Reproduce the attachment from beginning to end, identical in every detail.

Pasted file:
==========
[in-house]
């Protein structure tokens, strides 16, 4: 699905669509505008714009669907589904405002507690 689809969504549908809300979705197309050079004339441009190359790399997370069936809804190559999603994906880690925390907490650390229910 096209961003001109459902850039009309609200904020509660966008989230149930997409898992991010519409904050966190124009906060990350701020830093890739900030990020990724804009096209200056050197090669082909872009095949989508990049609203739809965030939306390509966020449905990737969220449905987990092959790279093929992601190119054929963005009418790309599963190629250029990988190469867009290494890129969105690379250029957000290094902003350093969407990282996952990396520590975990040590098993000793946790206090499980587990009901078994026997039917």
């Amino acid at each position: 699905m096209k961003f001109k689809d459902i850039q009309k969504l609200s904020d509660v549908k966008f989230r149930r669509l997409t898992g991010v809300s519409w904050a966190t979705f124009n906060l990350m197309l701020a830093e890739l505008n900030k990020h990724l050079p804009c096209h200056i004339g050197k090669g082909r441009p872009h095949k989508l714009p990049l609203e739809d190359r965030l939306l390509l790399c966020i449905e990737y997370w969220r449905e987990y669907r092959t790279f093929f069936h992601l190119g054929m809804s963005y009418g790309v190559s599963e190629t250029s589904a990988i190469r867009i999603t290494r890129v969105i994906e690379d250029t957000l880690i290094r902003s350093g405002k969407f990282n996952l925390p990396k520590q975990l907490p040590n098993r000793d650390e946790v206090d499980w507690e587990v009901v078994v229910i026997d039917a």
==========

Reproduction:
[in-house]
């Protein structure tokens, strides 16, 4: 699905669509505008714009669907589904405002507690 689809969504549908809300979705197309050079004339441009190359790399997370069936809804190559999603994906880690925390907490650390229910 096209961003001109459902850039009309609200904020509660966008989230149930997409898992991010519409904050966190124009906060990350701020830093890739900030990020990724804009096209200056050197090669082909872009095949989508990049609203739809965030939306390509966020449905990737969220449905987990092959790279093929992601190119054929963005009418790309599963190629250029990988190469867009290494890129969105690379250029957000290094902003350093969407990282996952990396520590975990040590098993000793946790206090499980587990009901078994026997039917």
């Amino acid at each position: 699905m096209k961003f001109k689809d459902i850039q009309k969504l609200s904020d509660v549908k966008f989230r149930r669509l997409t898992g991010v809300s519409w904050a966190t979705f124009n906060l990350m197309l701020a830093e890739l505008n900030k990020h990724l050079p804009c096209h200056i004339g050197k090669g082909r441009p872009h095949k989508l714009p990049l609203e739809d190359r965030l939306l390509l790399c966020i449905e990737y997370w969220r449905e987990y669907r092959t790279f093929f069936h992601l190119g054929m809804s963005y009418g790309v190559s599963e190629t250029s589904a990988i190469r867009i999603t290494r890129v969105i994906e690379d250029t957000l880690i290094r902003s350093g405002k969407f990282n996952l925390p990396k520590q975990l907490p040590n098993r000793d650390e946790v206090d499980w507690e587990v009901v078994v229910i026997d039917a």